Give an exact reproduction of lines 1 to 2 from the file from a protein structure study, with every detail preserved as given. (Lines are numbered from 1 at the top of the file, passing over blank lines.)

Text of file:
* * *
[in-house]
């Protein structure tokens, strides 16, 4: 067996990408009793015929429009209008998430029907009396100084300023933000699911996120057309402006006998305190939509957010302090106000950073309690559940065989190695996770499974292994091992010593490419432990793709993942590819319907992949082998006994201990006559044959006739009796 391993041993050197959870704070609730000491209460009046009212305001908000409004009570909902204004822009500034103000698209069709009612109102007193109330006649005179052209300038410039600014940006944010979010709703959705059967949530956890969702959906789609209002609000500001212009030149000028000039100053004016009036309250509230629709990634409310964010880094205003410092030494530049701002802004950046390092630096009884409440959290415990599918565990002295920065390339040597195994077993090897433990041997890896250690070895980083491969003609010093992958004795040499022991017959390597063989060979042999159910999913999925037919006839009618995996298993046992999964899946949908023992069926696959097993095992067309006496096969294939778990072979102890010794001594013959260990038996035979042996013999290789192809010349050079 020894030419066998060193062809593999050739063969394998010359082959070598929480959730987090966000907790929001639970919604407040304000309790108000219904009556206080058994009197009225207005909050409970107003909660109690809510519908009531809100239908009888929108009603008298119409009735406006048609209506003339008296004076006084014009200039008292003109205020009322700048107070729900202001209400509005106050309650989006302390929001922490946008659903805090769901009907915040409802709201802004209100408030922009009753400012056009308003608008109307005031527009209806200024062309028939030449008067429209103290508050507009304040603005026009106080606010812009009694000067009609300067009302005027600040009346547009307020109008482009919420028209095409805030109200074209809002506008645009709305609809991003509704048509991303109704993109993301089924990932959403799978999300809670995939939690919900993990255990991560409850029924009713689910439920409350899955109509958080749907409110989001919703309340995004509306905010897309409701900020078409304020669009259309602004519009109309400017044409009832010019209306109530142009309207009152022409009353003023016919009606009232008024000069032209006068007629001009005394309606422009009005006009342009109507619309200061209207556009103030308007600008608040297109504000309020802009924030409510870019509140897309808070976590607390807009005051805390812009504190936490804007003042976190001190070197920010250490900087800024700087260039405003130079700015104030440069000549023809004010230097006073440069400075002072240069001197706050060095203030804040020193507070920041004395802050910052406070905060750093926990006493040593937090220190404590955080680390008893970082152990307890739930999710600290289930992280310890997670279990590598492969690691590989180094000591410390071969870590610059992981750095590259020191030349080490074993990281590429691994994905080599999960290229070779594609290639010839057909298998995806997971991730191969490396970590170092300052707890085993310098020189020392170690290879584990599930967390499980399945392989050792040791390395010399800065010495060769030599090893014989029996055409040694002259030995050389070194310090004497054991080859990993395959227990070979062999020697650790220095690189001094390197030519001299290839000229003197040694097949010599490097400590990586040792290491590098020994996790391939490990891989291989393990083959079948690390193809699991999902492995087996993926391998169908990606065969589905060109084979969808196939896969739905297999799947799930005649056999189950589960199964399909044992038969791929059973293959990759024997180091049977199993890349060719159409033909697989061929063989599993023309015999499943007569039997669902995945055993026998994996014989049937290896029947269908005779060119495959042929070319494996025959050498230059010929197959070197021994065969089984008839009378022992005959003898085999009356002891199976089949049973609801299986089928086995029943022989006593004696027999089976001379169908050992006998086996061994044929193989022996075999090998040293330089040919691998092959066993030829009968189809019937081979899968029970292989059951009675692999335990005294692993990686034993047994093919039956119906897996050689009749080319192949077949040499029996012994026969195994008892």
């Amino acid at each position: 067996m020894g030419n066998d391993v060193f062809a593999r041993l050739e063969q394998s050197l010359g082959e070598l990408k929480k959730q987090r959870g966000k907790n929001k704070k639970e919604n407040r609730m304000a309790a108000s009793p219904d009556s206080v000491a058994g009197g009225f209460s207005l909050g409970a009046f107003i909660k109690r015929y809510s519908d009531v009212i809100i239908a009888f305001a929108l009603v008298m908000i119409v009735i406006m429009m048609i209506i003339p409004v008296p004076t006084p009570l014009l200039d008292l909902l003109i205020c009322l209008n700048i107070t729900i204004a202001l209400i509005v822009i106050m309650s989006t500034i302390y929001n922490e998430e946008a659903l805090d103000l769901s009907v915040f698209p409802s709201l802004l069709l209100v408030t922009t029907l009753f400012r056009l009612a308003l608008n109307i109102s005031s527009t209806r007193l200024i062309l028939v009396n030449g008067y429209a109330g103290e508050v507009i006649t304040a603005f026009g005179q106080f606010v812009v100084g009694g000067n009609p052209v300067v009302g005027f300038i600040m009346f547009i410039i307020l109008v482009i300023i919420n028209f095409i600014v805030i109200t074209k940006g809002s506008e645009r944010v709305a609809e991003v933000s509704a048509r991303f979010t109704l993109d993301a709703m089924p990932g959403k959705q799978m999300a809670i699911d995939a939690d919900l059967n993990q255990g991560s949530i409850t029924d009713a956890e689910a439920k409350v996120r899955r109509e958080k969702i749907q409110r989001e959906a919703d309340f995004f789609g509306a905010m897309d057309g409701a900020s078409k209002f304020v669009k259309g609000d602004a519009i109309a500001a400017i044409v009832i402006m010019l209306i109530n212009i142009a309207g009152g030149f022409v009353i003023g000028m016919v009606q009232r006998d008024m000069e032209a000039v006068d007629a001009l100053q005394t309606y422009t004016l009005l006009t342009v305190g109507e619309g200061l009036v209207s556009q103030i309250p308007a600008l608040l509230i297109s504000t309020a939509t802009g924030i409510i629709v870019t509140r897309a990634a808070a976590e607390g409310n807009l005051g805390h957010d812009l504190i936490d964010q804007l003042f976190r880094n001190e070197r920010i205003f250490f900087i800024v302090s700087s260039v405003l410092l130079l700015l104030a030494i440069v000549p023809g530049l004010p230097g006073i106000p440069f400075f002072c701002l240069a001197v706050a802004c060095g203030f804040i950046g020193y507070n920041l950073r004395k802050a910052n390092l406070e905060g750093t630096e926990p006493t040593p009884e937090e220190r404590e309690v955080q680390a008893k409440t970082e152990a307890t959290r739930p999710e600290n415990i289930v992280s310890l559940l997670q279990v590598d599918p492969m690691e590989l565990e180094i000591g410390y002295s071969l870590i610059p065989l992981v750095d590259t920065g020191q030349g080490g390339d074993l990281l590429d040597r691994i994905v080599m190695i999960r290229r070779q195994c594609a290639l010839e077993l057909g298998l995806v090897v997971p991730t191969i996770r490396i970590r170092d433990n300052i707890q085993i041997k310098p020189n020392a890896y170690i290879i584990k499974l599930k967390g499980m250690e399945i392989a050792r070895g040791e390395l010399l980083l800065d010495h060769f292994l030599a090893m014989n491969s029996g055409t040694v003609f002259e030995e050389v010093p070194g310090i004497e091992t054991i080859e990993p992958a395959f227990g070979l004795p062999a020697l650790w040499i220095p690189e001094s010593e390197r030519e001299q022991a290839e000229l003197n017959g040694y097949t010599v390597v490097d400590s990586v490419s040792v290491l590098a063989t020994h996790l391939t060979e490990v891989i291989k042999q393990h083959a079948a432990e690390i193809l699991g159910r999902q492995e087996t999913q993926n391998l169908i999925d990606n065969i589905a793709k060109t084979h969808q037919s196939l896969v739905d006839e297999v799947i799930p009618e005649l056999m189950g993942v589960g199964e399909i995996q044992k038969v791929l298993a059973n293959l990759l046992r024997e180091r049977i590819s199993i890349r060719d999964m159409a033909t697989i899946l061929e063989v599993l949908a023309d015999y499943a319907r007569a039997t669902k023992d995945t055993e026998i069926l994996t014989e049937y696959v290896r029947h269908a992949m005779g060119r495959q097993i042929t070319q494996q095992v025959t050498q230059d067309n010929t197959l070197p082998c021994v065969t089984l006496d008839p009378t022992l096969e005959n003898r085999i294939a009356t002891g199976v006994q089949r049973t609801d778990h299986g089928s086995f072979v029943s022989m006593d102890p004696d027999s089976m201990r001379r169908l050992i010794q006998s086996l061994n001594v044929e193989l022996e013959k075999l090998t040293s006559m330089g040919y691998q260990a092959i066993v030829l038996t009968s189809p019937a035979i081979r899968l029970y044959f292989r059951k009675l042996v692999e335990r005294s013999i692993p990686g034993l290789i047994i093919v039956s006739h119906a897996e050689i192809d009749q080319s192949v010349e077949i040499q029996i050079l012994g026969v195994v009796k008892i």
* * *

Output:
[in-house]
């Protein structure tokens, strides 16, 4: 067996990408009793015929429009209008998430029907009396100084300023933000699911996120057309402006006998305190939509957010302090106000950073309690559940065989190695996770499974292994091992010593490419432990793709993942590819319907992949082998006994201990006559044959006739009796 391993041993050197959870704070609730000491209460009046009212305001908000409004009570909902204004822009500034103000698209069709009612109102007193109330006649005179052209300038410039600014940006944010979010709703959705059967949530956890969702959906789609209002609000500001212009030149000028000039100053004016009036309250509230629709990634409310964010880094205003410092030494530049701002802004950046390092630096009884409440959290415990599918565990002295920065390339040597195994077993090897433990041997890896250690070895980083491969003609010093992958004795040499022991017959390597063989060979042999159910999913999925037919006839009618995996298993046992999964899946949908023992069926696959097993095992067309006496096969294939778990072979102890010794001594013959260990038996035979042996013999290789192809010349050079 020894030419066998060193062809593999050739063969394998010359082959070598929480959730987090966000907790929001639970919604407040304000309790108000219904009556206080058994009197009225207005909050409970107003909660109690809510519908009531809100239908009888929108009603008298119409009735406006048609209506003339008296004076006084014009200039008292003109205020009322700048107070729900202001209400509005106050309650989006302390929001922490946008659903805090769901009907915040409802709201802004209100408030922009009753400012056009308003608008109307005031527009209806200024062309028939030449008067429209103290508050507009304040603005026009106080606010812009009694000067009609300067009302005027600040009346547009307020109008482009919420028209095409805030109200074209809002506008645009709305609809991003509704048509991303109704993109993301089924990932959403799978999300809670995939939690919900993990255990991560409850029924009713689910439920409350899955109509958080749907409110989001919703309340995004509306905010897309409701900020078409304020669009259309602004519009109309400017044409009832010019209306109530142009309207009152022409009353003023016919009606009232008024000069032209006068007629001009005394309606422009009005006009342009109507619309200061209207556009103030308007600008608040297109504000309020802009924030409510870019509140897309808070976590607390807009005051805390812009504190936490804007003042976190001190070197920010250490900087800024700087260039405003130079700015104030440069000549023809004010230097006073440069400075002072240069001197706050060095203030804040020193507070920041004395802050910052406070905060750093926990006493040593937090220190404590955080680390008893970082152990307890739930999710600290289930992280310890997670279990590598492969690691590989180094000591410390071969870590610059992981750095590259020191030349080490074993990281590429691994994905080599999960290229070779594609290639010839057909298998995806997971991730191969490396970590170092300052707890085993310098020189020392170690290879584990599930967390499980399945392989050792040791390395010399800065010495060769030599090893014989029996055409040694002259030995050389070194310090004497054991080859990993395959227990070979062999020697650790220095690189001094390197030519001299290839000229003197040694097949010599490097400590990586040792290491590098020994996790391939490990891989291989393990083959079948690390193809699991999902492995087996993926391998169908990606065969589905060109084979969808196939896969739905297999799947799930005649056999189950589960199964399909044992038969791929059973293959990759024997180091049977199993890349060719159409033909697989061929063989599993023309015999499943007569039997669902995945055993026998994996014989049937290896029947269908005779060119495959042929070319494996025959050498230059010929197959070197021994065969089984008839009378022992005959003898085999009356002891199976089949049973609801299986089928086995029943022989006593004696027999089976001379169908050992006998086996061994044929193989022996075999090998040293330089040919691998092959066993030829009968189809019937081979899968029970292989059951009675692999335990005294692993990686034993047994093919039956119906897996050689009749080319192949077949040499029996012994026969195994008892």